Combining an alluring indie sound with absorbing visuals, “Toes” by Irish singer/songwriter Somebody’s Child reflects on both a flawed relationship and an imperfect society that allows homelessness to persist.
In the age of instant accessibility which we live in, anonymity feels like an almost alien concept. Our minds have also become hardwired to accept instant gratification and endless information as the norm. Obscurity and namelessness, therefore, almost automatically generates endless intrigue. Although Somebody’s Child remains anonymous, he doesn’t rely on just anonymity to spur curiosity. Instead, he allows his distinct spirited musical style and thought-provoking, observant lyricism to demand attention.
I was fucked around when I was chasing you,
I reckon at the time you realise it too, oh didn’t you?
I never even heard you try apologise,
All you did was deny it to my demise, oh what a surprise
Atwood Magazine is proud to be premiering the David Pearse-directed music video for “Toes,” which is only the second song to be released by the rising youthful Irish singer-songwriter who goes under the moniker of Somebody’s Child. Although, drawing strong influences from the indie/alternative scene this talented artist’s work offers up inventive originality in both his lyricism and production.
“Speaking of the lyrics are about a relationship that is going wrong, of how I’m struggling to cope. It suggests a push/pull or love/hate relationship with someone who doesn’t seem faithful. At the beginning, I am chasing her, but in the chorus and second verse I think to myself “well what do you really know”, or “why am I wasting my time”?” Somebody’s Child tells Atwood Magazine.
The artist continues: “In the chorus, it also alludes to my ambition being at the root of the problems, where she couldn’t understand the “why” but for me, it was something I had to do. This results in a problematic dynamic where I can’t express myself fully in the path, I chose but also in the relationship. In the bridge it breaks down what is fundamentally wrong with her attitude and resolves into a softer chorus bringing more a peaceful feeling.”
“I think it’s about someone who’s lost. They find their confidence after being thrown around for too long. They start believing in themselves and in the process, they learn more than they could have expected” Somebody’s Child concludes.
So whatcha know about my goals?
I’m feeling that you don’t quite know about me,
I think you’re stepping on my toes,
I think you’re stepping on my toes.
Not content with just breaking new ground with his infectious melody-driven tracks, the video for “Toes” almost unexpectedly encompasses social commentary on the increasing epidemic of homelessness. With key figures such as Conor Skehan, ex-chairman of Ireland’s Housing Agency, dehumanizing thousands by stating that Ireland’s housing crisis is “completely normal,” this video feels grippingly impactful.
I always hoped that you would reconsider me but,
You had eyes for those guys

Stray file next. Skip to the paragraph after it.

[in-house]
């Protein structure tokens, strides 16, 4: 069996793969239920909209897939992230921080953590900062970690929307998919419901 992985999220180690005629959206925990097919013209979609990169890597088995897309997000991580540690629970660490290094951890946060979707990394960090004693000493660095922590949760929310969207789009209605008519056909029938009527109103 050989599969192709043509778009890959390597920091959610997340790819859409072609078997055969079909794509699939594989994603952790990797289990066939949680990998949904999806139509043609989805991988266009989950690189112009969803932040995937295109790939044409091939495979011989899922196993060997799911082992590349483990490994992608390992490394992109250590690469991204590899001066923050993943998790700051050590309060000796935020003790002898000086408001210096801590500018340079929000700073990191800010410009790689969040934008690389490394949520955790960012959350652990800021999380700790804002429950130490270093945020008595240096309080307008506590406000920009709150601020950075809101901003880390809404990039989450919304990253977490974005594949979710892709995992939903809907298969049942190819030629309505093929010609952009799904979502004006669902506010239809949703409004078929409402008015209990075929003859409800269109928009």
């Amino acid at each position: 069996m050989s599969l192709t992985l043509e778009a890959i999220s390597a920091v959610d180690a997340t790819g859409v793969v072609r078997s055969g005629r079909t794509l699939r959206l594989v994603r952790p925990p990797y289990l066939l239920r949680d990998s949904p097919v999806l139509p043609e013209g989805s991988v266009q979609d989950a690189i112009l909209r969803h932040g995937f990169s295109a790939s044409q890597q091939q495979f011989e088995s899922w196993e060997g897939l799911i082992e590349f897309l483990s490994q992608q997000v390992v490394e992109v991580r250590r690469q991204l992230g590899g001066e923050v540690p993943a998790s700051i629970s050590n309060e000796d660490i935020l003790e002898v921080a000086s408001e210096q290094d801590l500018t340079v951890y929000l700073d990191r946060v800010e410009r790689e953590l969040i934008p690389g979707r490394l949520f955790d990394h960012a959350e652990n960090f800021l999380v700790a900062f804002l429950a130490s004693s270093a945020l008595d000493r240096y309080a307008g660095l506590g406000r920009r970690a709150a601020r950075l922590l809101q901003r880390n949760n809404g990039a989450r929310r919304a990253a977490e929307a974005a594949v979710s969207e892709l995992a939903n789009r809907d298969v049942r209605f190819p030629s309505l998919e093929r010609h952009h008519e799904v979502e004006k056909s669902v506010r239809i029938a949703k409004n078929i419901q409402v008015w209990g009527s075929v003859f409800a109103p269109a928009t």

that were 6 foot 3, and had a degree,
Now I know I’m so much better off without you,
You wiped the cloth from my eyes,
got me up off the couch, I started writing about you.
“The idea behind the video was three-fold. Primarily, although I’m not a particularly political person, I want my music to help people, whether that’s directly through listening to the song or indirectly by raising awareness of important social problems. Secondly, in my hometown, there is a huge problem with homelessness, and I thought the theme of the song was fitting to this idea director David Pearse presented that homeless people are worth more than society gives them credit for” says Somebody’s Child.
“I think this was perfectly summarised when we were shooting the video and despite Eoin (the dancer) not being homeless, people passing him would still look at him strangely, or ignore him, or worst of all (this actually happened) try to shoo him out of their neighbourhood! This really gave us all a frightening insight into the lives that homeless people live. Finally, the contrast between his amazing dancing and the sombre shots worked really well with the change in energy levels between the verse and chorus in the song. David Pearse did a great job in capturing that.”
The video for Somebody’s Child’s innovative track tackles an important and often looked issue, showing that even in anonymity he still wants his work, and all representations of it, to reflect the world in which he lives in. Somebody’s Child further unravels his mysterious identity through his passionate heart-breaking lyricism that perfectly complements the track’s bewilderingly spectacular production. It’s rare for an artist to craft such a strong identity with only their second track, which generates wild anticipation for his upcoming releases.
And if you could only feel just how I feel,
Maybe you would realise,
But the truth is that it hurts you to be real,
What a way to live your life
Stream: “Toes” – Somebody’s Child
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